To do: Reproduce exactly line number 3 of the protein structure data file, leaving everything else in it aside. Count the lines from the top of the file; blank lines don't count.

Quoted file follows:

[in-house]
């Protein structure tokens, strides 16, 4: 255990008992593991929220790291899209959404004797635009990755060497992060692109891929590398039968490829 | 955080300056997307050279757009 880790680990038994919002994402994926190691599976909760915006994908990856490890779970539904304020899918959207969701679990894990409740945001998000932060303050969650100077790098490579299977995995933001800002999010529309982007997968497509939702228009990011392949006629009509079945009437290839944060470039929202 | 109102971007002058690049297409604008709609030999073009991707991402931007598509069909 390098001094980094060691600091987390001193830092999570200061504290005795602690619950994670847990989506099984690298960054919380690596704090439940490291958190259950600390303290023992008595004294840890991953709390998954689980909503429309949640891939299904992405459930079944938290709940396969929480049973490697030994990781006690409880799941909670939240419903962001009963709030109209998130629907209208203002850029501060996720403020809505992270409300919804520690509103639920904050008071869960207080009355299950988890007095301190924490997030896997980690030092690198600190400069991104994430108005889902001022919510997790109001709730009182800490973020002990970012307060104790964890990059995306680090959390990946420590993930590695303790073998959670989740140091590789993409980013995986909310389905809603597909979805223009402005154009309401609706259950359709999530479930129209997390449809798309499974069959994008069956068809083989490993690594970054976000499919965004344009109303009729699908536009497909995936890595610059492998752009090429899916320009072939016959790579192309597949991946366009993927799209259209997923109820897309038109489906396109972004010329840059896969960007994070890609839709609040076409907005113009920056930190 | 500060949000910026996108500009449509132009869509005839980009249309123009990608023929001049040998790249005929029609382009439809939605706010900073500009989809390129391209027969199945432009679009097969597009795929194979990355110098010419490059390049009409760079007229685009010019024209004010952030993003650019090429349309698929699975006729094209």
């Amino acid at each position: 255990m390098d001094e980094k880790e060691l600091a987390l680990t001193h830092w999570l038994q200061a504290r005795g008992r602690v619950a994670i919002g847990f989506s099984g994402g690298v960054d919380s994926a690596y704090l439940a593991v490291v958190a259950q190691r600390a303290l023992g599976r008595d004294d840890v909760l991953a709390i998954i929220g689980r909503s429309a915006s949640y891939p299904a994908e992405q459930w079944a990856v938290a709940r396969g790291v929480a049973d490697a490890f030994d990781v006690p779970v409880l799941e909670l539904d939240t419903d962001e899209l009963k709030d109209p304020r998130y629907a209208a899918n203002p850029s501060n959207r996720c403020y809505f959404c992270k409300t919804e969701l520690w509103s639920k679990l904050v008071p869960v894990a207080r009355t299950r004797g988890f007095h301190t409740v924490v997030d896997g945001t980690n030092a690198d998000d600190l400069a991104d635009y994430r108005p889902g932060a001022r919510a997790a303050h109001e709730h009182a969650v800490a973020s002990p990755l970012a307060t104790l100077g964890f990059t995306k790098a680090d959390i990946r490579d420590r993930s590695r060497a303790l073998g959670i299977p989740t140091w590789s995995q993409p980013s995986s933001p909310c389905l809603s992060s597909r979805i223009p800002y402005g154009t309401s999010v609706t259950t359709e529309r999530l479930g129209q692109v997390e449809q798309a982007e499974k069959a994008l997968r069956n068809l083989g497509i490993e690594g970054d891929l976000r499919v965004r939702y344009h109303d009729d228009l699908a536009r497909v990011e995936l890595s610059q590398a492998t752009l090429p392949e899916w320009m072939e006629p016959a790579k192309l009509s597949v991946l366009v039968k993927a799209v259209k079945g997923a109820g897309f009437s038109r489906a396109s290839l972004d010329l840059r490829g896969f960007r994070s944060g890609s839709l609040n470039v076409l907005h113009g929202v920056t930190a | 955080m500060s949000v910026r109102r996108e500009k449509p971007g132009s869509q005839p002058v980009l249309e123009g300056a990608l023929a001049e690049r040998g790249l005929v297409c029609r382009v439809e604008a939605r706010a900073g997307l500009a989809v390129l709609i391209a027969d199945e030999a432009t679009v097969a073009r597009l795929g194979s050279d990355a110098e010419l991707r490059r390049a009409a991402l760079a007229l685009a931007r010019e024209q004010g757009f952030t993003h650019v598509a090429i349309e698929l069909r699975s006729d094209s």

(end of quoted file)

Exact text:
């Amino acid at each position: 255990m390098d001094e980094k880790e060691l600091a987390l680990t001193h830092w999570l038994q200061a504290r005795g008992r602690v619950a994670i919002g847990f989506s099984g994402g690298v960054d919380s994926a690596y704090l439940a593991v490291v958190a259950q190691r600390a303290l023992g599976r008595d004294d840890v909760l991953a709390i998954i929220g689980r909503s429309a915006s949640y891939p299904a994908e992405q459930w079944a990856v938290a709940r396969g790291v929480a049973d490697a490890f030994d990781v006690p779970v409880l799941e909670l539904d939240t419903d962001e899209l009963k709030d109209p304020r998130y629907a209208a899918n203002p850029s501060n959207r996720c403020y809505f959404c992270k409300t919804e969701l520690w509103s639920k679990l904050v008071p869960v894990a207080r009355t299950r004797g988890f007095h301190t409740v924490v997030d896997g945001t980690n030092a690198d998000d600190l400069a991104d635009y994430r108005p889902g932060a001022r919510a997790a303050h109001e709730h009182a969650v800490a973020s002990p990755l970012a307060t104790l100077g964890f990059t995306k790098a680090d959390i990946r490579d420590r993930s590695r060497a303790l073998g959670i299977p989740t140091w590789s995995q993409p980013s995986s933001p909310c389905l809603s992060s597909r979805i223009p800002y402005g154009t309401s999010v609706t259950t359709e529309r999530l479930g129209q692109v997390e449809q798309a982007e499974k069959a994008l997968r069956n068809l083989g497509i490993e690594g970054d891929l976000r499919v965004r939702y344009h109303d009729d228009l699908a536009r497909v990011e995936l890595s610059q590398a492998t752009l090429p392949e899916w320009m072939e006629p016959a790579k192309l009509s597949v991946l366009v039968k993927a799209v259209k079945g997923a109820g897309f009437s038109r489906a396109s290839l972004d010329l840059r490829g896969f960007r994070s944060g890609s839709l609040n470039v076409l907005h113009g929202v920056t930190a | 955080m500060s949000v910026r109102r996108e500009k449509p971007g132009s869509q005839p002058v980009l249309e123009g300056a990608l023929a001049e690049r040998g790249l005929v297409c029609r382009v439809e604008a939605r706010a900073g997307l500009a989809v390129l709609i391209a027969d199945e030999a432009t679009v097969a073009r597009l795929g194979s050279d990355a110098e010419l991707r490059r390049a009409a991402l760079a007229l685009a931007r010019e024209q004010g757009f952030t993003h650019v598509a090429i349309e698929l069909r699975s006729d094209s």